He stood in front of the avocado-colored door of the childhood home he hadn’t set eyes on since he’d slammed it on his way out as a teenager. How could a shade of green on a door set off a physical repulsion in him? No one came when he knocked, but the doorknob turned in his hands. Pushing it open, the smell rushed at him: stale urine, moldy fruit and something else. Bleach, ammonia? Jud dropped his pack on the doorstep, more comfortable with leaving the connections to his current life outside than bringing them in.

“Hello?” he called. He stepped along the hideously familiar carpet trails, shocked to see the hoarded piles swollen almost to the ceiling.

“Hello!” he called, louder.

“¿Quién es?” he heard a faint voice toward the rear of the house.

“It’s Jud? Norma’s son?” he answered. He heard a rustling sound as someone approached. A minute later, an obese, walnut-skinned woman stood on the other side of the trash-filled room that had once been the dining room, patting her dress and attempting to push her kinky hair into place.


He nodded.

“Dios mio. Tú mamá say you coming tomorrow. Sorry for… the mess.” She swept her hand outward to the unimaginable debris that filled the house, as if she’d been intending to clean it all up by the next day. Jud felt the heel of his shoe sink into something that caved in with an audible ooze.

“Happy To Meet You,” Alma made the delayed greeting with a little bow, as if she’d been rehearsing it. “Norma eating right now. Give me few minutes and you come? Okay?”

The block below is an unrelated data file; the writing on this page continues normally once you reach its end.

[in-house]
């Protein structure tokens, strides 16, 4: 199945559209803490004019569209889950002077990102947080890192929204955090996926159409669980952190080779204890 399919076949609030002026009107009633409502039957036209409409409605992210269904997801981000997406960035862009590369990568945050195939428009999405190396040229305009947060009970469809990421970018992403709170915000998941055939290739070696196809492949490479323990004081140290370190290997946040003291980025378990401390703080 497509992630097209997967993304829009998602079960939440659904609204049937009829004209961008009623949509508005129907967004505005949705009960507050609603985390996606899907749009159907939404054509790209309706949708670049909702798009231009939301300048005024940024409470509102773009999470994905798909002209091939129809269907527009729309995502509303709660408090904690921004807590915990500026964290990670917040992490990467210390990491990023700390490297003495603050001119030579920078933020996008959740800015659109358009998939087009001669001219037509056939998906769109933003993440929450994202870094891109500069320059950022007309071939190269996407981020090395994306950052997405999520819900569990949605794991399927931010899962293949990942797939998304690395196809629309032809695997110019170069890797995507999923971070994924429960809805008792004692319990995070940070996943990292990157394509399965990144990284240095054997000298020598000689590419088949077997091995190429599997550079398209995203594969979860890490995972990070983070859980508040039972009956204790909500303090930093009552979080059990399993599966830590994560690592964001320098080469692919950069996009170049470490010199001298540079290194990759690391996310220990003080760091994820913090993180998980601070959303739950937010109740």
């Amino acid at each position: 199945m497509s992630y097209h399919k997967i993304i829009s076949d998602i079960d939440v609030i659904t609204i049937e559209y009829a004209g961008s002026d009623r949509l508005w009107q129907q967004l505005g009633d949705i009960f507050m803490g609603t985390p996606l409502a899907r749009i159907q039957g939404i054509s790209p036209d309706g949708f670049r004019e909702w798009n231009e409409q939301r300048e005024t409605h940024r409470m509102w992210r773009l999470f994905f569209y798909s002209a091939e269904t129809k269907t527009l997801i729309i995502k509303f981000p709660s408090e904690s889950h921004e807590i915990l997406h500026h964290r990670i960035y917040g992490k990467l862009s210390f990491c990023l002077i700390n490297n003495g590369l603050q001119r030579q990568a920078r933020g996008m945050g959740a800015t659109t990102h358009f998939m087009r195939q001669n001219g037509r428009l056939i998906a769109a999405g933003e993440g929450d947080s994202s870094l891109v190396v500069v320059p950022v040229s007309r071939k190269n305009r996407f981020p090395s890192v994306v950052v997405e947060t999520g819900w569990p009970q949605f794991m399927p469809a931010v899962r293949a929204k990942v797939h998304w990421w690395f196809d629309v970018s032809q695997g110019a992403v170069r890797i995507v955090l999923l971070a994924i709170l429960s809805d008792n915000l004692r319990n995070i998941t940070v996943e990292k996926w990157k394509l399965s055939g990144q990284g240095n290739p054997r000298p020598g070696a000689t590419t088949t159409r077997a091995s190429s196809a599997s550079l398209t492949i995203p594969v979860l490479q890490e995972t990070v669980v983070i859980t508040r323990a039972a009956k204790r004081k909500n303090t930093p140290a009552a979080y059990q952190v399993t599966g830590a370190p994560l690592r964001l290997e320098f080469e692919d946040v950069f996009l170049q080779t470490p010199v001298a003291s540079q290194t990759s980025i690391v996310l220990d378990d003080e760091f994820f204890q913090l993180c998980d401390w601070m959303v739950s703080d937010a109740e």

Jud nodded and looked around for a place to sit, but every sittable surface was covered. He followed the ten-inch wide trail to the kitchen, seeking a glass of water, but the cloud of fruit flies above the sink changed his mind. By the time he fumbled his way back out to the dining room, he saw Alma ushering him with an absurd sweep of her arm, like a concierge at a grand hotel. Jud made his way toward her, noticing her coconut scent as he followed her down the hallway through a serpentine maze of shopping bags, sports equipment, a pile of soccer balls, and clothing, piles and piles of expensive, designer clothing, shoes, purses; all in their original packaging. It looked like a years-long ordering binge on the Shopping Channel. When they reached the room at the end of the hall, Alma swept out her arm again, inviting him in to his old childhood room.

“Bunny? Is that my little Bunny?” His mother’s voice was familiar, but quieter, crackling between the words. She’d called him “Bunny” as a child because of the family of rabbits he kept in his room, even though he’d constantly begged her, pleaded with her not to. God, she’d been cruel. She used to enjoy making fun of him in front of other people, pointing out how his rabbit-like buck teeth and protruding ears matched his girly nickname, knocking him on the back of the head if he cried.

But her worst moment was when he accidentally wet the bed at nine-years-old. She’d butchered the mother rabbit and forced him to eat the stew, claiming his affection for the rabbits was making a sissy out of him. After that, he’d gone numb to any feelings for his mother. Even now, hearing her say the stupid name irked him.